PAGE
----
To support employee educational needs and laboratory best practices, our pathology department began a large-scale, annual educational symposium beginning in 2013. Prior to this, a limited number of employees were offered opportunities for continuing education off site. Participation at the off-site educational event was significant, but bringing the sessions onto the medical center campus in 2013 was associated with a significant, sustained increase in participation. Moving the symposium on site also provided opportunities to technical staff, residents, fellows, and faculty to present on areas of expertise and was associated with overall significant reduction in cost. In addition, bringing the symposium on site allowed institutional leaders to attend and participate in the program, providing a unique opportunity for leaders to become more familiar with our staff and for staff to directly interact with leadership. With the symposium occurring on site, more than 500 department members participated in networking activities, and satisfaction with the course offerings exceeded 90%.
Continuing education is essential in a dynamic environment such as health care, it is a requirement of many certification and licensure maintenance programs, and it is an important mechanism to maintain high levels of cognitive reasoning skills in health care professionals to ensure patient safety.8 Career satisfaction can be enhanced through formal organizational support of an employee's career development.9 Expense, time, and location are major barriers to employees' participation in these educational programs. Here we show that these can be overcome with on-site activities offered at prearranged times. Faculty, fellows, residents, and staff of our institution presented almost all courses, which highlighted their specialties and provided a professional growth opportunity for them as well.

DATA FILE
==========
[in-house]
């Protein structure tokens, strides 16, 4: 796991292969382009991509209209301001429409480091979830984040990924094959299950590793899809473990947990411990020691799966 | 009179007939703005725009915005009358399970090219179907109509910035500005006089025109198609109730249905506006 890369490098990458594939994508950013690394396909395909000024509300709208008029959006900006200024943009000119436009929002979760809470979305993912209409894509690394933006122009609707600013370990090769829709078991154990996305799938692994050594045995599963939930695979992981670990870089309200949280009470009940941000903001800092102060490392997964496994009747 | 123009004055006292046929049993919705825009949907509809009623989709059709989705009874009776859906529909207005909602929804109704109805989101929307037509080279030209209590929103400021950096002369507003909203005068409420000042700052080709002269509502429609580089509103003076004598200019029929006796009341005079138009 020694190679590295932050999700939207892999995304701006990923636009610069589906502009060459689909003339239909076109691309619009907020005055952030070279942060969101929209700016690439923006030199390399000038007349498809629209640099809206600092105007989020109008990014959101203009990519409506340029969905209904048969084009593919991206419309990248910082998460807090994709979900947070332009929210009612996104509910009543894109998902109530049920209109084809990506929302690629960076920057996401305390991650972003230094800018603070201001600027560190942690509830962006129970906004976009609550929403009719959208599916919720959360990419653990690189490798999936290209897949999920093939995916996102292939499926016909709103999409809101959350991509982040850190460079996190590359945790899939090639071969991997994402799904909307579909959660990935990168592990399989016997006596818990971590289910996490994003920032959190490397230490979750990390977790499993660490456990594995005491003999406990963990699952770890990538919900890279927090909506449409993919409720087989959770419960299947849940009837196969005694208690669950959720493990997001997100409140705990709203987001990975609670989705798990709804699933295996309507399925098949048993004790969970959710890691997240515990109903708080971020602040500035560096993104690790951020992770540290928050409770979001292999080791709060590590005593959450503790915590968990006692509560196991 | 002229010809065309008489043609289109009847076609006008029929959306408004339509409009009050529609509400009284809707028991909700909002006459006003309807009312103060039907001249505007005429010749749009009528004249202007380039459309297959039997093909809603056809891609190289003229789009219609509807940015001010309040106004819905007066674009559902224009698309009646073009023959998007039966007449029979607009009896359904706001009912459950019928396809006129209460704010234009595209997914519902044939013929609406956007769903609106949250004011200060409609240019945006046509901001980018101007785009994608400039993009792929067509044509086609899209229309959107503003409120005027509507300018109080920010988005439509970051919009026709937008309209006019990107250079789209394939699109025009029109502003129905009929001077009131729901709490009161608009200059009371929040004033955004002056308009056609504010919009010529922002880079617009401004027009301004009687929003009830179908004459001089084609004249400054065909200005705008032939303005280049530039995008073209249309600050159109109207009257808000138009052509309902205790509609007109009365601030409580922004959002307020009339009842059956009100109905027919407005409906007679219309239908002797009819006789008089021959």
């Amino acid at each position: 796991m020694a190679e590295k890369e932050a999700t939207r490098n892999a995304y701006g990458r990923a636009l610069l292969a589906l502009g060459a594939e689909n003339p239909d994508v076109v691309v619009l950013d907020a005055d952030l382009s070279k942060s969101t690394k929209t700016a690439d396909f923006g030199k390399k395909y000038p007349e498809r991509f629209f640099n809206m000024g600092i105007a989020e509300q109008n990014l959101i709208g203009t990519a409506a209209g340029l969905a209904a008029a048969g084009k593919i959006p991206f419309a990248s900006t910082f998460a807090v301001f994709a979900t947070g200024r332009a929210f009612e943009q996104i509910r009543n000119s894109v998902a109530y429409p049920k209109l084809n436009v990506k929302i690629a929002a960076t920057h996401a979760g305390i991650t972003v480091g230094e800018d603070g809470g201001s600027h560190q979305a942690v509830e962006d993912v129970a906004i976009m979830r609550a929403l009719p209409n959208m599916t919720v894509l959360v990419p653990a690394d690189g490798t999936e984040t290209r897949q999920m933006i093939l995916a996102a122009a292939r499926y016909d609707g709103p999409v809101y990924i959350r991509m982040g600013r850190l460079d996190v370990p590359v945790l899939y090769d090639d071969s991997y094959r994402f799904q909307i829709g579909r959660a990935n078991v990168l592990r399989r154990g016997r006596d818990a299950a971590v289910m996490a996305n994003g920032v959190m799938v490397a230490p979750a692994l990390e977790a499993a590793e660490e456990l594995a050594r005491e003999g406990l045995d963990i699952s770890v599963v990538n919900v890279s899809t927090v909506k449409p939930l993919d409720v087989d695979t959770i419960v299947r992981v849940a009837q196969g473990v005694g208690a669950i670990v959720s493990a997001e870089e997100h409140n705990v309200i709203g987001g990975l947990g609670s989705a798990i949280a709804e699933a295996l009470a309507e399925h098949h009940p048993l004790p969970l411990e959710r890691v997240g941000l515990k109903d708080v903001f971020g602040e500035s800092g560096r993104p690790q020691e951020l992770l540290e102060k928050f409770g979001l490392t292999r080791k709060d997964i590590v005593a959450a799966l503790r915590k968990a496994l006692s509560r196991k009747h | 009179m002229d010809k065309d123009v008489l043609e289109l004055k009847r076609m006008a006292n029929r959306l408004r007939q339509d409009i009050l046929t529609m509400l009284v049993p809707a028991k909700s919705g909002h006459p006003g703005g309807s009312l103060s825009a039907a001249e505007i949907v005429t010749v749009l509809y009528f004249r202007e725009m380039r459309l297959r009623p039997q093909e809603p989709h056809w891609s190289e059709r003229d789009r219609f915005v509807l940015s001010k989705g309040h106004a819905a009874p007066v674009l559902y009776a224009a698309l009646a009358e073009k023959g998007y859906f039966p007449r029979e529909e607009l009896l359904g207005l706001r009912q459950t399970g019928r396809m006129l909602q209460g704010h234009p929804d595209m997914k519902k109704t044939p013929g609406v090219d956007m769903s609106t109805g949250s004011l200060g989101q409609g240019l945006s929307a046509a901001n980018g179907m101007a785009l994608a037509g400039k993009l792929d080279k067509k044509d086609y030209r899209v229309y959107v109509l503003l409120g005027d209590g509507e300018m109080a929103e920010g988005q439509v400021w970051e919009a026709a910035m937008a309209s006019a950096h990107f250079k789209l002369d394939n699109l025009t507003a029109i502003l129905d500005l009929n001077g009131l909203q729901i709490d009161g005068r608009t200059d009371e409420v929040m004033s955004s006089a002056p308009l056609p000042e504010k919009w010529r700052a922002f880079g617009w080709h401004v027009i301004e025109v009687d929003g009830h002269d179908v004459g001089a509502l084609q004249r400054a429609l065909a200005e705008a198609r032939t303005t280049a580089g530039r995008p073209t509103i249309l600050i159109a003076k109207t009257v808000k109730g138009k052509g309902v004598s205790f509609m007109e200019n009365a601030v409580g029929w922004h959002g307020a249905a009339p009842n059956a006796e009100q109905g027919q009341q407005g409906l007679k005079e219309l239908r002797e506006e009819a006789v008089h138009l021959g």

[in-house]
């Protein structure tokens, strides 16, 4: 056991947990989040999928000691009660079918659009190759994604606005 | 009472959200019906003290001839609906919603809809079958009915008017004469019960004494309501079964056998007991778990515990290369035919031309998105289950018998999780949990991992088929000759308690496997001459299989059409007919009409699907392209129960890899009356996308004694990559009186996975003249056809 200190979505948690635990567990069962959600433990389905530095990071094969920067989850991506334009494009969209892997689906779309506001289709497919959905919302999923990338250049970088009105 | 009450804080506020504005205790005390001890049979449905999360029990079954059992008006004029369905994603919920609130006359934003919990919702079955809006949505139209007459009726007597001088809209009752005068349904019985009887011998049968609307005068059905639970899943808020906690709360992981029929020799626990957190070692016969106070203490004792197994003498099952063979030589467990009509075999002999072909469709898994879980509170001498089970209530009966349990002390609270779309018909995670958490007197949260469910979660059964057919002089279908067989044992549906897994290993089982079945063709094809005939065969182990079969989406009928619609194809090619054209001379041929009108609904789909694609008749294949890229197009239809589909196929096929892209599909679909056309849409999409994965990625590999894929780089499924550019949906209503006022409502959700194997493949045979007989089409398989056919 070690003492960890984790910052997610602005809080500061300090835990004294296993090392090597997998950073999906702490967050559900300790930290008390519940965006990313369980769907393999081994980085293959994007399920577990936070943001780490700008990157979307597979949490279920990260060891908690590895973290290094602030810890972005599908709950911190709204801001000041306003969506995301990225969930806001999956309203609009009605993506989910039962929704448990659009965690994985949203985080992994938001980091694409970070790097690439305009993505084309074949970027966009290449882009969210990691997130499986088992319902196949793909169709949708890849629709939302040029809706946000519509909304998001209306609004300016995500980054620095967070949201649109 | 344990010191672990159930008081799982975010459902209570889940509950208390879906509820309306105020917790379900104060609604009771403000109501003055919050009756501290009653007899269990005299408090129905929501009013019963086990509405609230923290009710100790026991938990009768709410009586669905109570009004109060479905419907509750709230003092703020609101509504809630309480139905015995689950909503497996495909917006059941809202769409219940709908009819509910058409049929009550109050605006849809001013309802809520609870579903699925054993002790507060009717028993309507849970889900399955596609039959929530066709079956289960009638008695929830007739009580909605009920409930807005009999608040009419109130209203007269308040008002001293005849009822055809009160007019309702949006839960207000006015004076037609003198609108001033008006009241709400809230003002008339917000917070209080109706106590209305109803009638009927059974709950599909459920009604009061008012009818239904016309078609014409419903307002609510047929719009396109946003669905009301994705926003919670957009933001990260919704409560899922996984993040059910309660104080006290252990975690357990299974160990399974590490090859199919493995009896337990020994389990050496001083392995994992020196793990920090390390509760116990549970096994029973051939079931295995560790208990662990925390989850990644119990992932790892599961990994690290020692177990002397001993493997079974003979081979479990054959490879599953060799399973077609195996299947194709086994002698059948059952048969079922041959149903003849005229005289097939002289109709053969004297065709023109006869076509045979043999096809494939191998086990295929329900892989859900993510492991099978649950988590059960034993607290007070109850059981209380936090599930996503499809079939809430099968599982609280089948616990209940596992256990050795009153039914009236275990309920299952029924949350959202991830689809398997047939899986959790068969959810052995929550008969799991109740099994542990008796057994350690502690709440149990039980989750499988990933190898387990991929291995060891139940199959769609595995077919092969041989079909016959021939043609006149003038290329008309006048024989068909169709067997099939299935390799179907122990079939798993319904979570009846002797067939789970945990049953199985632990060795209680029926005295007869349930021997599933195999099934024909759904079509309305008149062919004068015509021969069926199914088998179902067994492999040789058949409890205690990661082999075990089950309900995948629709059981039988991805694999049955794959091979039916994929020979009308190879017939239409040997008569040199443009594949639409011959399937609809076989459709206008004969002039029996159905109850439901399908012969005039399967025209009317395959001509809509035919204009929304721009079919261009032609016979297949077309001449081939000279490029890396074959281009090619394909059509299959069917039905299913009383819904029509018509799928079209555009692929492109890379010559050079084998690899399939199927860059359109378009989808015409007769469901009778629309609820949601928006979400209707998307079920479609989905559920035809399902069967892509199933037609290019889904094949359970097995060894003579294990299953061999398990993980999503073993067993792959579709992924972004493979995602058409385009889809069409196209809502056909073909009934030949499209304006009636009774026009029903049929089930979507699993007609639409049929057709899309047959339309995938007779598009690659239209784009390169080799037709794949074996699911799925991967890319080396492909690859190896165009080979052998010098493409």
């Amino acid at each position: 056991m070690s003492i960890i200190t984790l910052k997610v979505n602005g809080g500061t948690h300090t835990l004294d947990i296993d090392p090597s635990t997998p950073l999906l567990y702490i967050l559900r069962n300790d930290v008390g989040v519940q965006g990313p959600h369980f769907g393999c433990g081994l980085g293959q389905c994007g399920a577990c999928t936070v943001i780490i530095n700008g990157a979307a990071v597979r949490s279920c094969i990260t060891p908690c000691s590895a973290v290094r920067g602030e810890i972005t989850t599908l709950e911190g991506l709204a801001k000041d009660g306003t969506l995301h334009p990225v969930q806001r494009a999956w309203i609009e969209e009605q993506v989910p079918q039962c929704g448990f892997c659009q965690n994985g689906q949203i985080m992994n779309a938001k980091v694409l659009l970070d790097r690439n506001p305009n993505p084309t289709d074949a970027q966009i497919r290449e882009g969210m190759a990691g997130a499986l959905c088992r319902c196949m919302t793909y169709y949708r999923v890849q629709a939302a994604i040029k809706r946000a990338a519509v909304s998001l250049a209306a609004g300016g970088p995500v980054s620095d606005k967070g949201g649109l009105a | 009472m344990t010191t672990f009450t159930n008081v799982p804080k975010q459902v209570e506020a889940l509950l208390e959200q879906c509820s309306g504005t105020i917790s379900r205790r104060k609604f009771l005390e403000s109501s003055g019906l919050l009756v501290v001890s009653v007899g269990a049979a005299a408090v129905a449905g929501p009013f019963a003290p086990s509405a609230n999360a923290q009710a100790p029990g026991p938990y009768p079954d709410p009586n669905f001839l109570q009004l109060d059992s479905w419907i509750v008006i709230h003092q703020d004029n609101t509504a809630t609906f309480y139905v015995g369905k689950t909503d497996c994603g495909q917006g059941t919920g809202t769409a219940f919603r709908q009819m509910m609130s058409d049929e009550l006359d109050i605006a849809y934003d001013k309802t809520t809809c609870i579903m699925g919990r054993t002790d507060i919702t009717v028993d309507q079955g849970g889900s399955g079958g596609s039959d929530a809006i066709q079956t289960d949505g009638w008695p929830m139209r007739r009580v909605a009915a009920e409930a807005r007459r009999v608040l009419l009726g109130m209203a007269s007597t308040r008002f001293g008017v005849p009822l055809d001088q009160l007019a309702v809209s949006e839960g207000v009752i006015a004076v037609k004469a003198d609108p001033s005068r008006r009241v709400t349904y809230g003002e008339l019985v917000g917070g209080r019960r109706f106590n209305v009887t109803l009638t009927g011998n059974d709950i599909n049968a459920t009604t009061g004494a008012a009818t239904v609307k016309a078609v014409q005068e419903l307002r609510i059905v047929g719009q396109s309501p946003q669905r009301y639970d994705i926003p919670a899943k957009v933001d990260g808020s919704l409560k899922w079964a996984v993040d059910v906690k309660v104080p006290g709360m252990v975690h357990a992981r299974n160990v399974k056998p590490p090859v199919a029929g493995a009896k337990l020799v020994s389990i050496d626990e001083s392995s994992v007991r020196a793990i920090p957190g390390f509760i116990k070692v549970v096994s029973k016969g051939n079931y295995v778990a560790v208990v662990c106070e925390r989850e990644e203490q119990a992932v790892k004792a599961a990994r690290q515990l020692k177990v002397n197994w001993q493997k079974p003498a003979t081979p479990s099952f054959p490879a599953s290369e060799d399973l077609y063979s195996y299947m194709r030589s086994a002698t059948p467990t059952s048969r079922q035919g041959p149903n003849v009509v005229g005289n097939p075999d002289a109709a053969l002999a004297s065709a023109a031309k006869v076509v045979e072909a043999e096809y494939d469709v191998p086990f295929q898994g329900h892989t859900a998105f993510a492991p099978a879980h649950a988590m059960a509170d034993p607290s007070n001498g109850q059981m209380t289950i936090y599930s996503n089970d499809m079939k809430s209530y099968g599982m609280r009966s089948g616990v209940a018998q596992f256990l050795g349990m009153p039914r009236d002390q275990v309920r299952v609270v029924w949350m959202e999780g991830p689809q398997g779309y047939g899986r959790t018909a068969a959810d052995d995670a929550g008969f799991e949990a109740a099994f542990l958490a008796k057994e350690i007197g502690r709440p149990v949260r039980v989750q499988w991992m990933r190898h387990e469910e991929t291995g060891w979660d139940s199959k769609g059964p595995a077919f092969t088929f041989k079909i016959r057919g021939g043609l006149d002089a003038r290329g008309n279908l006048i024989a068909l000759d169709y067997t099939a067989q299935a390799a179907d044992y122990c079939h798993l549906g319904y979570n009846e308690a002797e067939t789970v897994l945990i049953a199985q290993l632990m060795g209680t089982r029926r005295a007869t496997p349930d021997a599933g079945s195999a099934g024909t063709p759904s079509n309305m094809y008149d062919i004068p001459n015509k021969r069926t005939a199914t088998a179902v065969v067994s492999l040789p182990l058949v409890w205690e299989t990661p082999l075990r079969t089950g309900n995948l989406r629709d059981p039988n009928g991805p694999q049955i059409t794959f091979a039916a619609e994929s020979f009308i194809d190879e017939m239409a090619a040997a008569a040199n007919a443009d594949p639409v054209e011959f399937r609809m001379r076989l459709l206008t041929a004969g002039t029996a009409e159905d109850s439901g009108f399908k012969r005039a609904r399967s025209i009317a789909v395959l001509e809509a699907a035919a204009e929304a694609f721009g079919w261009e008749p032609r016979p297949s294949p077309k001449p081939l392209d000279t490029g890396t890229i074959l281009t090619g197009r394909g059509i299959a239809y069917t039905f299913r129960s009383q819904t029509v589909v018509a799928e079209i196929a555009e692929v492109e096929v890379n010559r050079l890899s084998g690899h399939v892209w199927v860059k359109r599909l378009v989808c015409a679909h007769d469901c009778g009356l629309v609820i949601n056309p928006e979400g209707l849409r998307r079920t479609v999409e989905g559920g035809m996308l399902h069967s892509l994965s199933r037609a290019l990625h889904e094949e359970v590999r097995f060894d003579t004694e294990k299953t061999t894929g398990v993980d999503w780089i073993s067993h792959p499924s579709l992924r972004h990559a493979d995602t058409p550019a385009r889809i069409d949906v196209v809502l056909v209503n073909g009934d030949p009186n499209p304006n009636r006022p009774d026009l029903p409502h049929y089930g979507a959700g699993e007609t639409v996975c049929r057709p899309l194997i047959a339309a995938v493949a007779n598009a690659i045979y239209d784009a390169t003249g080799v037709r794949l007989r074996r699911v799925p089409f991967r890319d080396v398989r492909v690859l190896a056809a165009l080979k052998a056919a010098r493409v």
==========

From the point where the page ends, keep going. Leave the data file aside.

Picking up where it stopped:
Future directions for our department in an effort to support the educational endeavors of all our staff will be to become a provider of accredited continuing education for the American Society for Histocompatibility and Immunogenetics for those certified in histocompatibility. Additionally, starting in 2020, we will include a poster presentation contest as a part of the symposium. The winner will receive the opportunity to attend a national laboratory meeting of his or her choice, with the department covering the winner's expenses.